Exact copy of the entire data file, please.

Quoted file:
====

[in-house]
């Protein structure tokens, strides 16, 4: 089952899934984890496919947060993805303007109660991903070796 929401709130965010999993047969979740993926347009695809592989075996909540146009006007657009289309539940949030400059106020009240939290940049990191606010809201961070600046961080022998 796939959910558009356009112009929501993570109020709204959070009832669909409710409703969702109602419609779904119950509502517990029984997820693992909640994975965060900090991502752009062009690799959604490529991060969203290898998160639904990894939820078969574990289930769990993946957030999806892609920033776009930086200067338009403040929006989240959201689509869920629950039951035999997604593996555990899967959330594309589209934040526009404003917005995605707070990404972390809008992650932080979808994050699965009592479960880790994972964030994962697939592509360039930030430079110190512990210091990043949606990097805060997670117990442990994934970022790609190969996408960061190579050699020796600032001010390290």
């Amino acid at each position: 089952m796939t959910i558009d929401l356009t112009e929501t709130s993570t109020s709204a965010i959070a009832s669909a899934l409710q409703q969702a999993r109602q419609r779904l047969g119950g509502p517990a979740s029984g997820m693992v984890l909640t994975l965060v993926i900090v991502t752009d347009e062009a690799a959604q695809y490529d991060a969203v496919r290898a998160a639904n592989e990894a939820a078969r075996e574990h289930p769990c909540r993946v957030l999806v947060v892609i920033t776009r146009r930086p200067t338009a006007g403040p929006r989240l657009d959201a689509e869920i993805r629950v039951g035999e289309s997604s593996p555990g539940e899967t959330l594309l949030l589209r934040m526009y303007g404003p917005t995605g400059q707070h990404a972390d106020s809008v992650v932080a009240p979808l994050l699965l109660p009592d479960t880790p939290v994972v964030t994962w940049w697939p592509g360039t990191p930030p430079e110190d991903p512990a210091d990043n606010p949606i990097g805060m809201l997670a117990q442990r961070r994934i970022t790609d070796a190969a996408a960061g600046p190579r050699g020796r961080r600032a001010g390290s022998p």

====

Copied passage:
[in-house]
């Protein structure tokens, strides 16, 4: 089952899934984890496919947060993805303007109660991903070796 929401709130965010999993047969979740993926347009695809592989075996909540146009006007657009289309539940949030400059106020009240939290940049990191606010809201961070600046961080022998 796939959910558009356009112009929501993570109020709204959070009832669909409710409703969702109602419609779904119950509502517990029984997820693992909640994975965060900090991502752009062009690799959604490529991060969203290898998160639904990894939820078969574990289930769990993946957030999806892609920033776009930086200067338009403040929006989240959201689509869920629950039951035999997604593996555990899967959330594309589209934040526009404003917005995605707070990404972390809008992650932080979808994050699965009592479960880790994972964030994962697939592509360039930030430079110190512990210091990043949606990097805060997670117990442990994934970022790609190969996408960061190579050699020796600032001010390290």
């Amino acid at each position: 089952m796939t959910i558009d929401l356009t112009e929501t709130s993570t109020s709204a965010i959070a009832s669909a899934l409710q409703q969702a999993r109602q419609r779904l047969g119950g509502p517990a979740s029984g997820m693992v984890l909640t994975l965060v993926i900090v991502t752009d347009e062009a690799a959604q695809y490529d991060a969203v496919r290898a998160a639904n592989e990894a939820a078969r075996e574990h289930p769990c909540r993946v957030l999806v947060v892609i920033t776009r146009r930086p200067t338009a006007g403040p929006r989240l657009d959201a689509e869920i993805r629950v039951g035999e289309s997604s593996p555990g539940e899967t959330l594309l949030l589209r934040m526009y303007g404003p917005t995605g400059q707070h990404a972390d106020s809008v992650v932080a009240p979808l994050l699965l109660p009592d479960t880790p939290v994972v964030t994962w940049w697939p592509g360039t990191p930030p430079e110190d991903p512990a210091d990043n606010p949606i990097g805060m809201l997670a117990q442990r961070r994934i970022t790609d070796a190969a996408a960061g600046p190579r050699g020796r961080r600032a001010g390290s022998p």